What’s the Issue?
First off, it’s not ‘suddenly’ at all. From
Hesiod to Robert Louis Stevenson, older generations have always taken pot shots at their juniors. But what’s the justification this time?
Basically, the grown-ups think students are all hyper-sensitive moaners. They think they’re self-entitled, overly touchy, short-fused children who can’t deal with the opposing opinions of others. What’s more, they’re far too
“As I argue in my new book -
I Find That Offensive! - Generation Snowflake believe it’s their right to be protected from anything they might find unpalatable,” writes the professional provocateuse Claire Fox in the Daily Mail. “Students demand that universities are ‘safe spaces’, free from opinions that will make them feel uncomfortable… We need a younger generation that’s prepared to grow a backbone.”
And so, last year, ‘snowflake generation’ was added to the Collins English Dictionary’s words of the year, alongside ‘hygge’ and ‘Brexit’.
Recent political events – not least last year’s referendum and U.S. presidential election – have seemed to pit young against old. The world has changed a great deal since our parents were young. The according rise in no-platforming and fall in youth crime has led to the coining of a derisive term that paints today’s youth as ‘new fogeys’.
And it does seem that students are obsessed with their own feelings. They demand ‘safe spaces’ – places in which to nurse the bruises that the cruel world deals them. They petition for improved mental healthcare. They no-platform speakers with whose opinions they are convinced they can never agree.
Universities can barely keep up, though they try. The news is full of trigger warning stories: theology departments cautioning students re:
images of Christ’s crucifixion, or warnings to forensic science scholars that they may have to examine bloody scenarios. You may as well counsel English students against reading words. No wonder our parents roll their eyes.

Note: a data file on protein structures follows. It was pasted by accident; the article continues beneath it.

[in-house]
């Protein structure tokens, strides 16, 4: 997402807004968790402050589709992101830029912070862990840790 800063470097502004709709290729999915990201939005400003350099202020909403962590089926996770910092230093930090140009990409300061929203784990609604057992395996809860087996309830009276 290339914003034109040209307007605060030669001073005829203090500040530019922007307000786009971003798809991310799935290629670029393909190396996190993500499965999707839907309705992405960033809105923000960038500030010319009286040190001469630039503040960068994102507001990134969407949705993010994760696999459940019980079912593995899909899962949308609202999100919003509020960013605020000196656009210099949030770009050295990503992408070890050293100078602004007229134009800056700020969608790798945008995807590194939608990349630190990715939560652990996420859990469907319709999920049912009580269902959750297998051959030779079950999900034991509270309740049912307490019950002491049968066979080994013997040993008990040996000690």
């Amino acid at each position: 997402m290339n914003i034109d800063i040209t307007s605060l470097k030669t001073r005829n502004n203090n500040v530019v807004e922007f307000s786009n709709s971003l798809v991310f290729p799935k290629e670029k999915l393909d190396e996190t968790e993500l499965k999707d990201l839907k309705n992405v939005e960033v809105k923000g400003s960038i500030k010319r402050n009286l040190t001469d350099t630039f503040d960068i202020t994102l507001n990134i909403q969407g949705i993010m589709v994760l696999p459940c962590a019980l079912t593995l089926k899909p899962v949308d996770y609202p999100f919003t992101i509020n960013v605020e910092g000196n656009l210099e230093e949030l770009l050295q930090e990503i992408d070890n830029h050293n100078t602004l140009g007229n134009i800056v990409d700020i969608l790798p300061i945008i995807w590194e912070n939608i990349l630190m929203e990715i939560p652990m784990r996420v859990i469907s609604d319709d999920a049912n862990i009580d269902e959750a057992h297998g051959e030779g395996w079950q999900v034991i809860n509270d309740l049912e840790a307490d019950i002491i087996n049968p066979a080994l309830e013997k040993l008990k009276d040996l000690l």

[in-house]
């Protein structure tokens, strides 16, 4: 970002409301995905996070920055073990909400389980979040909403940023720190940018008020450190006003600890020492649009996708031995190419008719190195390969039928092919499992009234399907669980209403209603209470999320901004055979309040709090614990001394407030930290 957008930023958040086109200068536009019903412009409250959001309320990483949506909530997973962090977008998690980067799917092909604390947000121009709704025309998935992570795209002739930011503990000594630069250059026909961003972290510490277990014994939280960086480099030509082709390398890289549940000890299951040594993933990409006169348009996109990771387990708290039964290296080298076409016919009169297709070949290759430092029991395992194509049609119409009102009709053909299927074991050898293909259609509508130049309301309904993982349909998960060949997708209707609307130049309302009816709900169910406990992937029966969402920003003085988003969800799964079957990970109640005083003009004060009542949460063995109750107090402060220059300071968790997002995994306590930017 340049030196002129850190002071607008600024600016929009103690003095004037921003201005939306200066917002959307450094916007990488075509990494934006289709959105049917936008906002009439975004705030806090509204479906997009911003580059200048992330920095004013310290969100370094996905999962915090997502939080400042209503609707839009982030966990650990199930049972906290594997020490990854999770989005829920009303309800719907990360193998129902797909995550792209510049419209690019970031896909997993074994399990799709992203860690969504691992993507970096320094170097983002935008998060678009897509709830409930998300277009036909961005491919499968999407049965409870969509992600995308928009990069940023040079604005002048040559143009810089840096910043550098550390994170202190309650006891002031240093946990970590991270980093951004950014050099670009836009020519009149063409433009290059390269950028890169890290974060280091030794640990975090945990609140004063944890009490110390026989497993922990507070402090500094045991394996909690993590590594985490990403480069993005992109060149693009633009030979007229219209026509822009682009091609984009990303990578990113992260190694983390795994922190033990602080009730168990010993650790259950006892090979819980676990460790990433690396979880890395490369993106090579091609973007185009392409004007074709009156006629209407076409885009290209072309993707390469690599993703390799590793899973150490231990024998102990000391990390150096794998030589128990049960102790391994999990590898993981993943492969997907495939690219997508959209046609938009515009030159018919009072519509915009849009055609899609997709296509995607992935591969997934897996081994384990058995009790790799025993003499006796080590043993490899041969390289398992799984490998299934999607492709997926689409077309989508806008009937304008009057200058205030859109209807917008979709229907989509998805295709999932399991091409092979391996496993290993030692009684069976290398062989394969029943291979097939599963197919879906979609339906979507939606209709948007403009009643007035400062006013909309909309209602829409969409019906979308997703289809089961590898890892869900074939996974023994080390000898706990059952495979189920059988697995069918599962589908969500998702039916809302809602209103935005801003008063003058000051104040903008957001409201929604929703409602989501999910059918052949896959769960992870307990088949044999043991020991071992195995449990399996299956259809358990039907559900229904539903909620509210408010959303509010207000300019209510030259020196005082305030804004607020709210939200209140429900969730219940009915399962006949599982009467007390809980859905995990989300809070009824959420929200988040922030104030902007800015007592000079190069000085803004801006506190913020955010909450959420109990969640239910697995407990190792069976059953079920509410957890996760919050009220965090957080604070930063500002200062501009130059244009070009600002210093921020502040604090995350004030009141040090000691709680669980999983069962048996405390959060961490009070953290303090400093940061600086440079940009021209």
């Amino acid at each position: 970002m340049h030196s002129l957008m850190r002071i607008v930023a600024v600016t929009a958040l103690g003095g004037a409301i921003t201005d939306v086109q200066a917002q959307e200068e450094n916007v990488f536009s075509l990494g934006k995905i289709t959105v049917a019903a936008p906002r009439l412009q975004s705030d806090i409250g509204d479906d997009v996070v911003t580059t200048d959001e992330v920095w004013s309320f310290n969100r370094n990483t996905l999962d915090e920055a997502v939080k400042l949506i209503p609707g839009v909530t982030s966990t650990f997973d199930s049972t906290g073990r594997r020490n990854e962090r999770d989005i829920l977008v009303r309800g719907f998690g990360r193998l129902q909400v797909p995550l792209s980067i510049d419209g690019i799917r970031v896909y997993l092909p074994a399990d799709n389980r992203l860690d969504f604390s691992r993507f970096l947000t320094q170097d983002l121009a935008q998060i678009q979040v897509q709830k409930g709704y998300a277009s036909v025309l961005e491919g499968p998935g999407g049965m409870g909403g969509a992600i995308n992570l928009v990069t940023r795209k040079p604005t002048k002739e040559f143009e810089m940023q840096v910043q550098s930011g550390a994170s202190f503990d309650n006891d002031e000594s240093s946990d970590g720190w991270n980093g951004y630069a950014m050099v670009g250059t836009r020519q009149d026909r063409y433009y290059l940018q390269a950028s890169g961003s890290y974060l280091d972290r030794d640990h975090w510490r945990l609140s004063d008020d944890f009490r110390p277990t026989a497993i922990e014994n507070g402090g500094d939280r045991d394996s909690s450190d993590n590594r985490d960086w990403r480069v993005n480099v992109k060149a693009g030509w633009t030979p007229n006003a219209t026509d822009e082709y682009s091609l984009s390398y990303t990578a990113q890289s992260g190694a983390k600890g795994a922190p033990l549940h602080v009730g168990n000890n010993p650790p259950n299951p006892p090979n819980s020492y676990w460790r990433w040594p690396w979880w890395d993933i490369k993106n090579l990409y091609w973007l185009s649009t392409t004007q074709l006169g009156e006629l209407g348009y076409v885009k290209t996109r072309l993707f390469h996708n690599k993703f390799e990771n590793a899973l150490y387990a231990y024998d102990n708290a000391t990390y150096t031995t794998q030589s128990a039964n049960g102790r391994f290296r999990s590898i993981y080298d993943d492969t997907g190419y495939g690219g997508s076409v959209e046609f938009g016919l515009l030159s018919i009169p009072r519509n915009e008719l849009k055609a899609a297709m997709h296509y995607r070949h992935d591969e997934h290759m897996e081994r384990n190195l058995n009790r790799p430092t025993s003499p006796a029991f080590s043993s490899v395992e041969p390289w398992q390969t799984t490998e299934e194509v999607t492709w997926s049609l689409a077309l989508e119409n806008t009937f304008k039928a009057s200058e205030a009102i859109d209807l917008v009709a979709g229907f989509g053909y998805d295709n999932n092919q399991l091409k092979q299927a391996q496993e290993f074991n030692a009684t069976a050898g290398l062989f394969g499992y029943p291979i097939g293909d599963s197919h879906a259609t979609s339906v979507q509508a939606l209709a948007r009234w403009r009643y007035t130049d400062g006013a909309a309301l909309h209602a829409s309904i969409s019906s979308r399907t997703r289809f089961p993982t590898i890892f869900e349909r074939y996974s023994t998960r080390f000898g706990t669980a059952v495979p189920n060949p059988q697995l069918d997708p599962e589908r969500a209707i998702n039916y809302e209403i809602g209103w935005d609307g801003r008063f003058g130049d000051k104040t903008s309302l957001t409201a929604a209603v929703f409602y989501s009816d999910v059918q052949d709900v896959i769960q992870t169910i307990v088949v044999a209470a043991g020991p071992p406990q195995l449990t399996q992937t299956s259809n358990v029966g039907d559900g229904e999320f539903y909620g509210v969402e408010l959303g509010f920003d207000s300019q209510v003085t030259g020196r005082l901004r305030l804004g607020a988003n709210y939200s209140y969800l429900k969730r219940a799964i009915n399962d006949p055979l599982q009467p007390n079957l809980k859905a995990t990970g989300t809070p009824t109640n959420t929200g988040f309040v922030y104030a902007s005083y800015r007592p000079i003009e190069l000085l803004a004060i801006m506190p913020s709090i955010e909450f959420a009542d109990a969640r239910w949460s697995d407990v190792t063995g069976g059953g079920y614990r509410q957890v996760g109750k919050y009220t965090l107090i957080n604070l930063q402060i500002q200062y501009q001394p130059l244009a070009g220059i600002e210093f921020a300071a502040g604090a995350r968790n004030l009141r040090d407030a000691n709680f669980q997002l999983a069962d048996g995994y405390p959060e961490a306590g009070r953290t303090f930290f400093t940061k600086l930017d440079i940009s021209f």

But the general rage of the media causes as many problems as it catalogues. All student activism has become bait for detractors – even the justifiable stuff. When the SOAS student union recently campaigned to increase the number of non-white philosophers on their courses – this from a school of
Oriental and African Studies – the papers ridiculed them. “It’s political correctness gone mad!” the pundits cried. Or an effort to authenticate a £9000-a-year education?
What are the Snowflakes Saying?
Snowflakes may be moaners, but they’ve got some reason to be. The Baby Boomers did well out of the rising economy. They walked into good jobs, bought their houses and basically made the world the way they saw it. But in these post-crash, post-internet days, it’s harder to get a job, to buy property and to make mistakes in anonymity.
Mental health campaigns may draw derision from the older gen, but they’ve got strong facts to back them up. According to a
2015 NSPCC poll, four out of five people aged 18-21 either know someone who has self-harmed or have done so themselves. Millennials are more financially dependent than those gone before, with less than a fifth not receiving any help from their parents. No wonder they’re more anti-consumerist.
“You can choose to see ‘generation snowflake’ as a bunch of wimps,”
writes Deborah Ore of the Guardian, “or you can observe that there is plenty going on in the world to traumatise a sensitive child – or adult. Then you can think a bit about how traumatised people make bad decisions, and conclude that the aggression, the fear, the shame, the self-harm – it has to stop.”
So What’s the Upshot?
So is it fair to say that modern-day students are delicate, precious, over-sensitive little snowflakes? Of course not.
The sad fact is that, until you have graduated, got a real job and experienced life as a financially independent being, adults are unlikely to respect your views. You live at home in the holidays, go abroad with your parents and operate within an institution of similarly aged individuals that basically equates to school.
Nobody’s saying you shouldn’t stick to your principles. Nobody’s saying that sexism, racism and (yes!) ageism aren’t the scourges of modern society. But all efforts to alter the status quo must be approached with a certain subtlety. You won’t change anyone’s mind by pushing them off a platform, just as you won’t find the real world as accommodating to your way of thinking as your fellow students.
So go ahead with your present efforts. The world won’t change itself. Just be sure to save some opinions for a time when grown-ups will actually listen to you – that is, post-graduation. Then, my friends, shall the true snowstorm come.
Susanna Quirke writes for Inspiring Interns, a graduate recruitment agency which specialises in sourcing candidates for internships and giving out graduate careers advice . To hire graduates or browse graduate jobs , visit their website.